By the time we reach the third act, the screenplay sidesteps any of the fifteen or so possible endings in order to give us the one copout that fails to satisfy on any conceivable level. The film is unwilling to hate - or even merely disapprove of - these women, despite all the pettiness, so at the last minute it sets out to make a villain out of a secondary character instead, allowing our leads to find happiness where they least deserve it. "Bride Wars" is a comedy that needs to be nasty in order to work, yet it's so soft and light that it merely annoys, repeatedly, all the way down the aisle.


Video & Audio

Fox has provided DVD Talk with a watermarked screener, and not a final retail version. No judgment can be made on transfer quality based on the DVD-R sent to us; if a final shelf copy arrives, I'll update this review accordingly. Until then, I'll merely state that the film is presented in 1.85:1 anamorphic widescreen and Dolby 5.1, along with Spanish and French 5.1 dubs and optional English and Spanish subtitles.


Three deleted scenes (3:47 total; 1.85:1 anamorphic) include a terrible alternate opening in which an embarrassed-looking Christian Finnegan interviews Bergen about being a wedding planner. The other scenes involve an unused revenge scheme where Emma ruins Liv's wedding dress.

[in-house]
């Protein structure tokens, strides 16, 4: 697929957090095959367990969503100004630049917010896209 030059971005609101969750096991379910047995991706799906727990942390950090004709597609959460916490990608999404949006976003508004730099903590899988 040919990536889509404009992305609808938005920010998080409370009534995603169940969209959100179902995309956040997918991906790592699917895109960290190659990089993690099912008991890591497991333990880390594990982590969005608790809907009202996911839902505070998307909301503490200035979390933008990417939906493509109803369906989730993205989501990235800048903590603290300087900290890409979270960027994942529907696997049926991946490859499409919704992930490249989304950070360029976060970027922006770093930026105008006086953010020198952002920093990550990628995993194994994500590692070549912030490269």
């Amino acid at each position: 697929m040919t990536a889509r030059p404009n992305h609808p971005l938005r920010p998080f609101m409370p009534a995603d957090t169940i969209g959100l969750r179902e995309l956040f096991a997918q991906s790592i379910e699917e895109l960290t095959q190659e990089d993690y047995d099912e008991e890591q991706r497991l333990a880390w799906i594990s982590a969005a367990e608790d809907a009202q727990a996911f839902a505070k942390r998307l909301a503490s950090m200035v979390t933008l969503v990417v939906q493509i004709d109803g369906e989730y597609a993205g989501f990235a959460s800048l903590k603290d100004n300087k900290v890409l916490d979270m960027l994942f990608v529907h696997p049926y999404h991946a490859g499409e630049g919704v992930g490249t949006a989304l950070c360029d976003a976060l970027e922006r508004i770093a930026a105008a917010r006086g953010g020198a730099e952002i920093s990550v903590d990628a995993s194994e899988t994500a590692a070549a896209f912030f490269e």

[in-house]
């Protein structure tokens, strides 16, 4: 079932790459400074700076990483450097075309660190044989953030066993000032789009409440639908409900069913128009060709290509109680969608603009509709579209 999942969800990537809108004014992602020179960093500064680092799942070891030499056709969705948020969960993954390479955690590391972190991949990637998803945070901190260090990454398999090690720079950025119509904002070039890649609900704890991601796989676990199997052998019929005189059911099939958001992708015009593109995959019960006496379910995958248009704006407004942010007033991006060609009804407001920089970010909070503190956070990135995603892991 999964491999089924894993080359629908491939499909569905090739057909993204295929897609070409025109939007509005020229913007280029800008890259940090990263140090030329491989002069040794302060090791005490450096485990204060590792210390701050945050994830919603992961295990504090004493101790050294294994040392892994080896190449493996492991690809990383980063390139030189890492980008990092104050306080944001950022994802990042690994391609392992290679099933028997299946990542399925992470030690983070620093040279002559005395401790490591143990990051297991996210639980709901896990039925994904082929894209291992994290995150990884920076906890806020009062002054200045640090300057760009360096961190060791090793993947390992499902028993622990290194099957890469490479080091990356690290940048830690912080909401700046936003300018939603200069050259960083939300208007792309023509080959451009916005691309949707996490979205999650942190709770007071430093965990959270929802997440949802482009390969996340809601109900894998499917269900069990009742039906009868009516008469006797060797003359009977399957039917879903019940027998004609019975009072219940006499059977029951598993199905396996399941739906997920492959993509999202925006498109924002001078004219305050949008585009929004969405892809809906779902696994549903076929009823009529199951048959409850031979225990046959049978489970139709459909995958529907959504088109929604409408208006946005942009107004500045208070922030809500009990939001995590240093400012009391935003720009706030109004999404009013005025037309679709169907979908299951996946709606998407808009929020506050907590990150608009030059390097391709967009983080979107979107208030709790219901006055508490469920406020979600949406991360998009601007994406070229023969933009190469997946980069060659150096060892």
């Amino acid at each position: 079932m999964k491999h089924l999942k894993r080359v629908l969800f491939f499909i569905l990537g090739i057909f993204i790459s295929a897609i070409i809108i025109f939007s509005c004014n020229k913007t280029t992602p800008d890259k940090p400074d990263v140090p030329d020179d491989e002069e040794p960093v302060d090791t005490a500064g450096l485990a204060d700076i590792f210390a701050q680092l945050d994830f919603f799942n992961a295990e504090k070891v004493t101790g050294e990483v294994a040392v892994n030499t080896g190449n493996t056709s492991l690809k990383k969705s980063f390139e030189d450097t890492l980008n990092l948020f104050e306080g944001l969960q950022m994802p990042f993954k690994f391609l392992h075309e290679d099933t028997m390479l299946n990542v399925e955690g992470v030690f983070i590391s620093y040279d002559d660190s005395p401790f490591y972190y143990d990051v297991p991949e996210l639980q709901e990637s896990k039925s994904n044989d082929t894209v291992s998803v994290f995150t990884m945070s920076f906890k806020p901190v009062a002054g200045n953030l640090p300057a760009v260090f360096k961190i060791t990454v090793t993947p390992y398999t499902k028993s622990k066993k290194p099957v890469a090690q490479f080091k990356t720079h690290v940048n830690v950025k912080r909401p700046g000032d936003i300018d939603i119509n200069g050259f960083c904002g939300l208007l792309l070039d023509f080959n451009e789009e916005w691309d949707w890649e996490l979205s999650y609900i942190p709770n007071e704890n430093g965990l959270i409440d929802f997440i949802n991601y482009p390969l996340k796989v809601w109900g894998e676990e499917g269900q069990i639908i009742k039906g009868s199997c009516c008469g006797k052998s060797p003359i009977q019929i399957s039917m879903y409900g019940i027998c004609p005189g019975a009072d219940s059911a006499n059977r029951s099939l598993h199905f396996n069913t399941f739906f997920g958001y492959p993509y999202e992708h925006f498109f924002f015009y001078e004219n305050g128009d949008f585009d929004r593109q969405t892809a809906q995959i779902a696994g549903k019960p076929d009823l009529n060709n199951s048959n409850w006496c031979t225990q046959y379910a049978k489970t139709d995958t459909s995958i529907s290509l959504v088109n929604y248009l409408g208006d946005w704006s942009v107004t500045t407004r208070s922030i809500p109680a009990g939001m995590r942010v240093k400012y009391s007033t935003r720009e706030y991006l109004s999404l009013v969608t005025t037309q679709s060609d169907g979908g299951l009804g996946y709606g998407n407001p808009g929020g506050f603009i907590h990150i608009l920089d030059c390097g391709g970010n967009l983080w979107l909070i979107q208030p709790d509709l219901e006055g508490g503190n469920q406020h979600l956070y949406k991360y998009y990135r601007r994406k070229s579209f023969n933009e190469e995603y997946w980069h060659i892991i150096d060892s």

Continuing the movie's brazen Vera Wang-as-wedding porn brand of product placement, "The Perfect White Dress" (4:38; 1.85:1) is a commercial for Vera Wang's overpriced clothing disguised as a featurette about how awesome Vera Wang wedding gowns are. (The filmmakers are absent, replaced by fashion experts. In fact, the cast and crew have wisely ducked out of the extras entirely.) Most audacious claim: Vera Wang's such an awesome designer, her clothes will still be the height of fashion decades from now!

A batch of previews for other Fox titles rounds out the set. A separate set of previews plays as the disc loads.

Final Thoughts

Utterly obnoxious all the way through, "Bride Wars" refuses to take the slightest risks and winds up as little more than a tiresome, humorless bitchfest. Skip It.